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Earth’s History Locked in Ancient Ice

Scientists are learning about the history—and the future—of Earth’s atmosphere by studying ancient ice.

A man wearing a fur hat and gloves holds out a core of ice in a labeled plastic bag.

James Brooks—AFP/Getty Images

Professor Jorgen Peder Steffensen of the University of Copenhagen holds part of an ice core sample that’s housed at the Ice Core Archive.

It’s one of the most talked-about issues: Human-made pollution is changing Earth’s atmosphere and leading to rapid climate change. But how did the atmosphere change before humans began producing pollution, and what can that tell us about the future of the atmosphere? Scientists believe the key to finding out may be the study of ancient ice.

The Ice Core Archive in Copenhagen, Denmark, is a massive freezer full of ice that originated mostly in Greenland. The ice, which is compressed snow rather than frozen water, dates back as far as 120,000 years ago. It’s a snapshot of a time when the atmosphere was unaffected by human activity.

Air temperatures in Greenland were actually warmer 120,000 years ago than they are today—not because of human activity but because of natural atmospheric conditions. The ice cores can help scientists figure out what the atmosphere was like at that time and how it affected sea levels. Using this information, they hope to be able to figure out how much sea levels will rise due to today’s human activity, according to University of Copenhagen glaciology professor Jorgen Peder Steffensen, who manages the Ice Core Archive.

“With ice cores, we have mapped out how greenhouse gases, carbon dioxide and methane vary over time,” Steffensen told Agence Presse-France. “And we can also see the impact of the burning of fossil fuels in modern times.”

Did You Know?

A person uses a large metal cylinder to extra a core of ice from the ground.

NASA Goddard (CC BY 2.0)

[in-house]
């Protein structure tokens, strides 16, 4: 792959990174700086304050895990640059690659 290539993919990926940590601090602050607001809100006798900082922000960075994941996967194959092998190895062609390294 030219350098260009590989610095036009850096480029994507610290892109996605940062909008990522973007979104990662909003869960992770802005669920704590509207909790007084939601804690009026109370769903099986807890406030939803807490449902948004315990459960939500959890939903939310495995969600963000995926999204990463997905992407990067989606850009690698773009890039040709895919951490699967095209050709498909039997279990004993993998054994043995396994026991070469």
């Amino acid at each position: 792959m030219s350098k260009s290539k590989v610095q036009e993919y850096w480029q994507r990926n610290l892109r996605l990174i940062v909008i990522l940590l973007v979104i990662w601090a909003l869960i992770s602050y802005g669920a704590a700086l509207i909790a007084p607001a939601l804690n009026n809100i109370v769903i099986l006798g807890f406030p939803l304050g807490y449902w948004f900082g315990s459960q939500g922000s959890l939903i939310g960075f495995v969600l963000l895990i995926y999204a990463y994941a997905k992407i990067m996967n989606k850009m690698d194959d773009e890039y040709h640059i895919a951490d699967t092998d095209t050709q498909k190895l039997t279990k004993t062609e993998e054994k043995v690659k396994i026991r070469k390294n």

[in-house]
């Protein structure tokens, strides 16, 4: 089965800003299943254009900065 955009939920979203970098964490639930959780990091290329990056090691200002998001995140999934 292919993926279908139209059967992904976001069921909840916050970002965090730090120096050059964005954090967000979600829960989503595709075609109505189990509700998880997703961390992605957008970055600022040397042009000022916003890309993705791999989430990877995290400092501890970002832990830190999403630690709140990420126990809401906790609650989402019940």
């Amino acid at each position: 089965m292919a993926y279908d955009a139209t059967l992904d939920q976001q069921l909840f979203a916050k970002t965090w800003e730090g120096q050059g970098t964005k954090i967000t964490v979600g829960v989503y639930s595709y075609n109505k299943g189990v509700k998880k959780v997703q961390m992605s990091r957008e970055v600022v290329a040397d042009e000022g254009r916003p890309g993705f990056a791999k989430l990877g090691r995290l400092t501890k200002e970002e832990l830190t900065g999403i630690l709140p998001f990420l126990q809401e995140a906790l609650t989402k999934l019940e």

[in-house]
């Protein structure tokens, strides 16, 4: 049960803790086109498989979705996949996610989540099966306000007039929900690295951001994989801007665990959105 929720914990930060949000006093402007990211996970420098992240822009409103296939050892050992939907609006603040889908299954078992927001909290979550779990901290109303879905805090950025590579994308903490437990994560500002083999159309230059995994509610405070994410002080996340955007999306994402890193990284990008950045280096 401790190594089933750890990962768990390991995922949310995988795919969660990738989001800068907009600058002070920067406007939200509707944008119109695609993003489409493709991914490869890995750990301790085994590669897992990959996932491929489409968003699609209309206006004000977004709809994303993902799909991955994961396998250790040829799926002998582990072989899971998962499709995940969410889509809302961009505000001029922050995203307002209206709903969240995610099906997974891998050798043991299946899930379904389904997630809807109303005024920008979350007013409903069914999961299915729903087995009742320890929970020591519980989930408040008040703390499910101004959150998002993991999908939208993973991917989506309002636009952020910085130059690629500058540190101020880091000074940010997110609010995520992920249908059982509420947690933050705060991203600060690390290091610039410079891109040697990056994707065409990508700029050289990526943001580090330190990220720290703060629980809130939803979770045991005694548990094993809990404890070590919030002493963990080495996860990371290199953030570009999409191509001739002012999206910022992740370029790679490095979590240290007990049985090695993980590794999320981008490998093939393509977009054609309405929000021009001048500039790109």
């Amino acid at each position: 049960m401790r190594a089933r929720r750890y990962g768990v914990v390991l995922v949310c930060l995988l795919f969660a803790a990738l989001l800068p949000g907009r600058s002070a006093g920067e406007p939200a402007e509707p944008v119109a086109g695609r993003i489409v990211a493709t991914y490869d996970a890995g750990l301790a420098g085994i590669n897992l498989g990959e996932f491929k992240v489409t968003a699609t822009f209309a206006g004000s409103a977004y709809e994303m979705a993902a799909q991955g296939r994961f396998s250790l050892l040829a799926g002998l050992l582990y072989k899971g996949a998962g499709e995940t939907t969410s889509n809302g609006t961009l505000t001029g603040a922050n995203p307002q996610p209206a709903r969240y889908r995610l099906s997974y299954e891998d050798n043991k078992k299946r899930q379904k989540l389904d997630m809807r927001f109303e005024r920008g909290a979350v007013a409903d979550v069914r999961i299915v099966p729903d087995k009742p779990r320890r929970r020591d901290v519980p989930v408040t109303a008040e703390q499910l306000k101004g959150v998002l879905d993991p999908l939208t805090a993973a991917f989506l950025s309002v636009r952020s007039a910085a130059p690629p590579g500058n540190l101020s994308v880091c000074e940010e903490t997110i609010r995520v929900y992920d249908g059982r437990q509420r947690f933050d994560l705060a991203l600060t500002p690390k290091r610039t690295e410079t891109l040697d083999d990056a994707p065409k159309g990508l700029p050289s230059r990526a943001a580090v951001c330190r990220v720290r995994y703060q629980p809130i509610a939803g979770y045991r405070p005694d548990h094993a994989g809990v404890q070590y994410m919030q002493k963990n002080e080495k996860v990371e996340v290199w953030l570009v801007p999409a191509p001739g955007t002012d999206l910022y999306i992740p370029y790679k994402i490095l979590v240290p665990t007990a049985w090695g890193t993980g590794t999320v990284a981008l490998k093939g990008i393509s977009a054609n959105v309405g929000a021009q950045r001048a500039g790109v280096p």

In 2017, scientists announced that they had extracted a 2.7-million-year-old ice core in Antarctica.

Fast Facts About Greenland

The Northern lights are in the sky over a city of homes and other small buildings.

© Kell B. Larsen—500px Prime/Getty Images

Fewer than 20,000 people live in Nuuk, the capital of Greenland.

Greenland lies mostly within the Arctic Circle, which explains its icy surface. Beyond that, what do you know about the world’s largest island? Here are a few quick facts.

  • Greenland was first settled in about 2500 BCE by a group of Indigenous people called the Inuit, who migrated there from what’s now Canada.
  • About 80 percent of Greenland is covered by ice and snow.
  • Greenland’s population is about 56,000. Most people live in ice-free areas along the coasts.
  • The average high temperature in Greenland is 23 degrees Fahrenheit (–5 degrees Celsius) in February and 50 degrees Fahrenheit (10 degrees Celsius) in July. But Greenland is a big place, and temperatures vary widely.
  • The official language of Greenland is Greenlandic.
  • Greenland became a Danish colony in the 18th century. It’s now an autonomous nation within the kingdom of Denmark.
  • According to a 2018 report, Greenland is losing about 110 million Olympic-sized swimming pools of water each year as the ice caps melt due to human-caused climate change.

The Bottom of the World

© Paul Souders—Stone/Getty Images

As old as Greenland’s ice is, Antarctica’s is even older. Antarctica is so cold and desolate that it doesn’t even sustain a human population, except for groups of scientists who stay there temporarily. What does live there?

You can learn more at Britannica!






indicative of or occurring in the winter

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